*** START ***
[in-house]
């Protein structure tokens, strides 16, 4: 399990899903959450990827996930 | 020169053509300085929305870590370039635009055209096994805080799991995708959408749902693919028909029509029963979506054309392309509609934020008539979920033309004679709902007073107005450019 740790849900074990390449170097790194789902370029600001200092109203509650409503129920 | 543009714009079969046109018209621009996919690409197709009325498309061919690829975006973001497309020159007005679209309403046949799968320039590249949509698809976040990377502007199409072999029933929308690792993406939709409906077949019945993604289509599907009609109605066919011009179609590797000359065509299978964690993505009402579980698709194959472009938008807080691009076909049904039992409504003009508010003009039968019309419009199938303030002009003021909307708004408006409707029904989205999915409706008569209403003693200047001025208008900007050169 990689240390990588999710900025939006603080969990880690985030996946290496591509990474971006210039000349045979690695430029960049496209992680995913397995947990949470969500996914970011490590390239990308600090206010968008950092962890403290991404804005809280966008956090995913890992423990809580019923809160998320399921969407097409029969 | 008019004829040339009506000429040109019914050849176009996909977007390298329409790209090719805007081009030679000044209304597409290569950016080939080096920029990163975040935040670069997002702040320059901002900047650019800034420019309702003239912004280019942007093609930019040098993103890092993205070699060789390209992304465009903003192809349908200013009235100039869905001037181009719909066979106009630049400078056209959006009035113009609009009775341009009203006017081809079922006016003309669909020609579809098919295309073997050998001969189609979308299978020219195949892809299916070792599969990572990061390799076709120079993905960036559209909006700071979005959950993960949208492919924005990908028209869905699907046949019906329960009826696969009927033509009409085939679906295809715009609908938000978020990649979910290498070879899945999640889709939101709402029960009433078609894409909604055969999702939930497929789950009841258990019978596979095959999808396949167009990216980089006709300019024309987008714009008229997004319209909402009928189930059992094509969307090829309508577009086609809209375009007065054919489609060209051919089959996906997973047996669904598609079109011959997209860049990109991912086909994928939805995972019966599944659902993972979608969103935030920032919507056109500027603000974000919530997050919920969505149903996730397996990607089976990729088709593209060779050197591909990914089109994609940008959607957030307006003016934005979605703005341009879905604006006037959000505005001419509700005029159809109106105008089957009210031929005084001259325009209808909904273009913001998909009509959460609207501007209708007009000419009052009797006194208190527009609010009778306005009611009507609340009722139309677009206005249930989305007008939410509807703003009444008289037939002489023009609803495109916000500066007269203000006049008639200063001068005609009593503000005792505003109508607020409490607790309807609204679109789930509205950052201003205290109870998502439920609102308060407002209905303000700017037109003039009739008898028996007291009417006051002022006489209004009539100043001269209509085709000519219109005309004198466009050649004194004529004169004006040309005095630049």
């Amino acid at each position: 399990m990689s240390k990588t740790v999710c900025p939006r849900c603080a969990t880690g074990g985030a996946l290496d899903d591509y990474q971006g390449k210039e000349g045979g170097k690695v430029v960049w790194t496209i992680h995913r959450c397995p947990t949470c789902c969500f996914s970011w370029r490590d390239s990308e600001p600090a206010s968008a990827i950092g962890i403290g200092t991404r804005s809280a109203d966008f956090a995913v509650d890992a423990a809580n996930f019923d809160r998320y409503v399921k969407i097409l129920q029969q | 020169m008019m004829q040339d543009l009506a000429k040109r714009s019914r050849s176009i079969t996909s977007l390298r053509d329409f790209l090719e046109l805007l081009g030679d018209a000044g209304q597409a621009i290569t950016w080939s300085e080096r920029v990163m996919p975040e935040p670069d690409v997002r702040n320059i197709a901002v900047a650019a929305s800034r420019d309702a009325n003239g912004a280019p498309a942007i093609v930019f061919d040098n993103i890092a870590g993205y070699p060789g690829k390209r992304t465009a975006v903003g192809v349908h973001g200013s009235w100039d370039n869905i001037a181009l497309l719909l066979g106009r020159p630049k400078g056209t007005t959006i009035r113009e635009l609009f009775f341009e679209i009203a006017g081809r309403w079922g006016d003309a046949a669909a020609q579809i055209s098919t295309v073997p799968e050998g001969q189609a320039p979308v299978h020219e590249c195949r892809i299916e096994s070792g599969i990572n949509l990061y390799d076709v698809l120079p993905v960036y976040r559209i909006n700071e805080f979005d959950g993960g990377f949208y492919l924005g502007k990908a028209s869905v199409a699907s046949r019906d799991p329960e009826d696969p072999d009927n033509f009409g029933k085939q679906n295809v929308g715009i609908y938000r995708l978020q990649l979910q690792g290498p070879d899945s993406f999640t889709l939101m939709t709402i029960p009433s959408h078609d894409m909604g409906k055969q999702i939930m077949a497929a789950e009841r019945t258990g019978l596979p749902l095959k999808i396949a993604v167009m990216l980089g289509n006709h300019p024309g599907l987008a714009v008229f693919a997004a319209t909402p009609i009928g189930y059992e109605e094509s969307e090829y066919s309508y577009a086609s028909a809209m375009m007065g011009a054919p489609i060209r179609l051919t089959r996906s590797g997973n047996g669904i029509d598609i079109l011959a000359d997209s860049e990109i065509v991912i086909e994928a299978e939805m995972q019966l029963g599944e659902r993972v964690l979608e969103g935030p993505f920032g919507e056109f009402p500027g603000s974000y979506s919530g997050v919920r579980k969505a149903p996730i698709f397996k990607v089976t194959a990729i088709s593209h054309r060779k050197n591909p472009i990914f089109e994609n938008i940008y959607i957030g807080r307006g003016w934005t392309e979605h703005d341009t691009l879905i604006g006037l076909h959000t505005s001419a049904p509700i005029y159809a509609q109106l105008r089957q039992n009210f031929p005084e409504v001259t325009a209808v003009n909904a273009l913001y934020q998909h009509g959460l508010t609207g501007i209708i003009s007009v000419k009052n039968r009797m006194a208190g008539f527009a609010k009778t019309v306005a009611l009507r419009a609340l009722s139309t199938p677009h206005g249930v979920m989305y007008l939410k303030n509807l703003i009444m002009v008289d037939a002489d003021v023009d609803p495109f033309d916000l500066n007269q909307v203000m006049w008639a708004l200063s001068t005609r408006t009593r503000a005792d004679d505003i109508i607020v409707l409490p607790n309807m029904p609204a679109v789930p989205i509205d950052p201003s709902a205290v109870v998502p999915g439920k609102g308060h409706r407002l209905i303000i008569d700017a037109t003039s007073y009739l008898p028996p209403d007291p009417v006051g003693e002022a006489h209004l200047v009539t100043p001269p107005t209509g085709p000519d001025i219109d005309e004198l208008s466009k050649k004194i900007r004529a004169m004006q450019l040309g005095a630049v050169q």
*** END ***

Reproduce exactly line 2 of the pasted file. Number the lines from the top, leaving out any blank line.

């Protein structure tokens, strides 16, 4: 399990899903959450990827996930 | 020169053509300085929305870590370039635009055209096994805080799991995708959408749902693919028909029509029963979506054309392309509609934020008539979920033309004679709902007073107005450019 740790849900074990390449170097790194789902370029600001200092109203509650409503129920 | 543009714009079969046109018209621009996919690409197709009325498309061919690829975006973001497309020159007005679209309403046949799968320039590249949509698809976040990377502007199409072999029933929308690792993406939709409906077949019945993604289509599907009609109605066919011009179609590797000359065509299978964690993505009402579980698709194959472009938008807080691009076909049904039992409504003009508010003009039968019309419009199938303030002009003021909307708004408006409707029904989205999915409706008569209403003693200047001025208008900007050169 990689240390990588999710900025939006603080969990880690985030996946290496591509990474971006210039000349045979690695430029960049496209992680995913397995947990949470969500996914970011490590390239990308600090206010968008950092962890403290991404804005809280966008956090995913890992423990809580019923809160998320399921969407097409029969 | 008019004829040339009506000429040109019914050849176009996909977007390298329409790209090719805007081009030679000044209304597409290569950016080939080096920029990163975040935040670069997002702040320059901002900047650019800034420019309702003239912004280019942007093609930019040098993103890092993205070699060789390209992304465009903003192809349908200013009235100039869905001037181009719909066979106009630049400078056209959006009035113009609009009775341009009203006017081809079922006016003309669909020609579809098919295309073997050998001969189609979308299978020219195949892809299916070792599969990572990061390799076709120079993905960036559209909006700071979005959950993960949208492919924005990908028209869905699907046949019906329960009826696969009927033509009409085939679906295809715009609908938000978020990649979910290498070879899945999640889709939101709402029960009433078609894409909604055969999702939930497929789950009841258990019978596979095959999808396949167009990216980089006709300019024309987008714009008229997004319209909402009928189930059992094509969307090829309508577009086609809209375009007065054919489609060209051919089959996906997973047996669904598609079109011959997209860049990109991912086909994928939805995972019966599944659902993972979608969103935030920032919507056109500027603000974000919530997050919920969505149903996730397996990607089976990729088709593209060779050197591909990914089109994609940008959607957030307006003016934005979605703005341009879905604006006037959000505005001419509700005029159809109106105008089957009210031929005084001259325009209808909904273009913001998909009509959460609207501007209708007009000419009052009797006194208190527009609010009778306005009611009507609340009722139309677009206005249930989305007008939410509807703003009444008289037939002489023009609803495109916000500066007269203000006049008639200063001068005609009593503000005792505003109508607020409490607790309807609204679109789930509205950052201003205290109870998502439920609102308060407002209905303000700017037109003039009739008898028996007291009417006051002022006489209004009539100043001269209509085709000519219109005309004198466009050649004194004529004169004006040309005095630049």